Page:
Friday, March 16, 2012

Overworking employees is just plain stupid

This article highlights what every worker knows but apparently most managers do not: Overwork doesn't produce more but rather less. And it egregiously harms a company's main asset, its human resources. Even if a company's main goal is profit, it will rise only if it focuses on its people. And every weekly hour worked over 40 is counterproductive and literally kills its main asset.  I know this intimately from my last job, adverse health effects from overwork being a significant reason I left. I chose not to let a job kill me.

Recall the recent Goldman employee who quit due to the obsessive focus on profit at the expense of clients. Inherent to that same culture is worker abuse in the name of maximizing profit through the rationalization of "productivity" and being a "team player," issues dealt with in this article. Excerpts:

"If you’re lucky enough to have a job right now, you’re probably doing everything possible to hold onto it. If the boss asks you to work 50 hours, you work 55. If she asks for 60, you give up weeknights and Saturdays, and work 65.

"Odds are that you’ve been doing this for months, if not years, probably at the expense of your family life, your exercise routine, your diet, your stress levels and your sanity. You’re burned out, tired, achy and utterly forgotten by your spouse, kids and dog. But you push on anyway, because everybody knows that working crazy hours is what it takes to prove that you’re 'passionate' and 'productive' and 'a team player' — the kind of person who might just have a chance to survive the next round of layoffs.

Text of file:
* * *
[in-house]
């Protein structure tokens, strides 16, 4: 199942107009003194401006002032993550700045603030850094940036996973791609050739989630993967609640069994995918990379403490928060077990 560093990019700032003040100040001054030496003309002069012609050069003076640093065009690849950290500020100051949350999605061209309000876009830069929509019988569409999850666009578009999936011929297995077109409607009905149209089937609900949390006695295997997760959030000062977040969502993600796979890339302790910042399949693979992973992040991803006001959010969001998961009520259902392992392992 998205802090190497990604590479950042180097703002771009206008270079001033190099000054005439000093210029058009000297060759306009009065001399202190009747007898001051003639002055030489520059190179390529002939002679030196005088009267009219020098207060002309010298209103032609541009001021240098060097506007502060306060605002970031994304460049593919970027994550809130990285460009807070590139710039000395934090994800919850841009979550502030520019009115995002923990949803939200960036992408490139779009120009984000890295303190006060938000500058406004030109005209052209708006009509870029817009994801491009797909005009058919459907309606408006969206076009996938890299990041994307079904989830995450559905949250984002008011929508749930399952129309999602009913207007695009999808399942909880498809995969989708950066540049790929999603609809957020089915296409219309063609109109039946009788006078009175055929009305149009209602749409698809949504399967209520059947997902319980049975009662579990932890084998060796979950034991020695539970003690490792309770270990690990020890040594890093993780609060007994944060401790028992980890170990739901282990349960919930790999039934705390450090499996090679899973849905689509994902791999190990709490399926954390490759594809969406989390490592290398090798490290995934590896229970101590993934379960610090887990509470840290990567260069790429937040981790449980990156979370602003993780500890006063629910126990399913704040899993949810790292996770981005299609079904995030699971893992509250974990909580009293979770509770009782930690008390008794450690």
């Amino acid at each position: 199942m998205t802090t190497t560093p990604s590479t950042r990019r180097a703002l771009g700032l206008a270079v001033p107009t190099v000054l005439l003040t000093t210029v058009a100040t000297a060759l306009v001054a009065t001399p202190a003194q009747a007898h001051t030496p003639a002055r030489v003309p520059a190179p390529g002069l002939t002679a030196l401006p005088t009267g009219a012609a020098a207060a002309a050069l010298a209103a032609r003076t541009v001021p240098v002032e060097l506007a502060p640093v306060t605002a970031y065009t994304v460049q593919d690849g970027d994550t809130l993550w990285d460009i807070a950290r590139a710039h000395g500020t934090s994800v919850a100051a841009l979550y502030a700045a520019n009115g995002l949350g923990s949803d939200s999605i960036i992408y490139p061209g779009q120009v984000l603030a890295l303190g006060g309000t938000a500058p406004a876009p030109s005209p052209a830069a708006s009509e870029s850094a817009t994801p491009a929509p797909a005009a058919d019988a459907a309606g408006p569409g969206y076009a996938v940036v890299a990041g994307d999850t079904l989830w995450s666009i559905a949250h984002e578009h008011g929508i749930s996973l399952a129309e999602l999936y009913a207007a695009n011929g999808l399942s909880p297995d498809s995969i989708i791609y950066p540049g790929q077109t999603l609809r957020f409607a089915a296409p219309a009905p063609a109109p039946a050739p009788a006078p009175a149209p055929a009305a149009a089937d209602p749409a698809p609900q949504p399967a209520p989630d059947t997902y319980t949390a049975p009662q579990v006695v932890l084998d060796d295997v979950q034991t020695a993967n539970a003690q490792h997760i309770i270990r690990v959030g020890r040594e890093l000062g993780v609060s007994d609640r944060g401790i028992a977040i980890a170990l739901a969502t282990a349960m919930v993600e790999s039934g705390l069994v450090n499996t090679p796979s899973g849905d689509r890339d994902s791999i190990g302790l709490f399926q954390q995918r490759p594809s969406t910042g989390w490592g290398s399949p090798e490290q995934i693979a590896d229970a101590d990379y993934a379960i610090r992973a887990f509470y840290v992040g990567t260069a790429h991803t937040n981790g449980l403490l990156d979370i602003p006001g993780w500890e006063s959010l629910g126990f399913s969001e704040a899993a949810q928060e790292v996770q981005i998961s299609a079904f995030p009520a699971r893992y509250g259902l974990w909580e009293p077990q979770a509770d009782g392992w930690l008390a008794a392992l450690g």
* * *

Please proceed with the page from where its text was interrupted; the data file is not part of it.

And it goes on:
"This is what work looks like now. It’s been this way for so long that most American workers don’t realize that for most of the 20th century, the broad consensus among American business leaders was that working people more than 40 hours a week was stupid, wasteful, dangerous and expensive — and the most telling sign of dangerously incompetent management to boot.

"It’s a heresy now (good luck convincing your boss of what I’m about to say), but every hour you work over 40 hours a week is making you less effective and productive over both the short and the long haul. And it may sound weird, but it’s true: the single easiest, fastest thing your company can do to boost its output and profits — starting right now, today — is to get everybody off the 55-hour-a-week treadmill, and back onto a 40-hour footing.

"Yes, this flies in the face of everything modern management thinks it knows about work. So we need to understand more. How did we get to the 40-hour week in the first place? How did we lose it? And are there compelling bottom-line business reasons that we should bring it back?"

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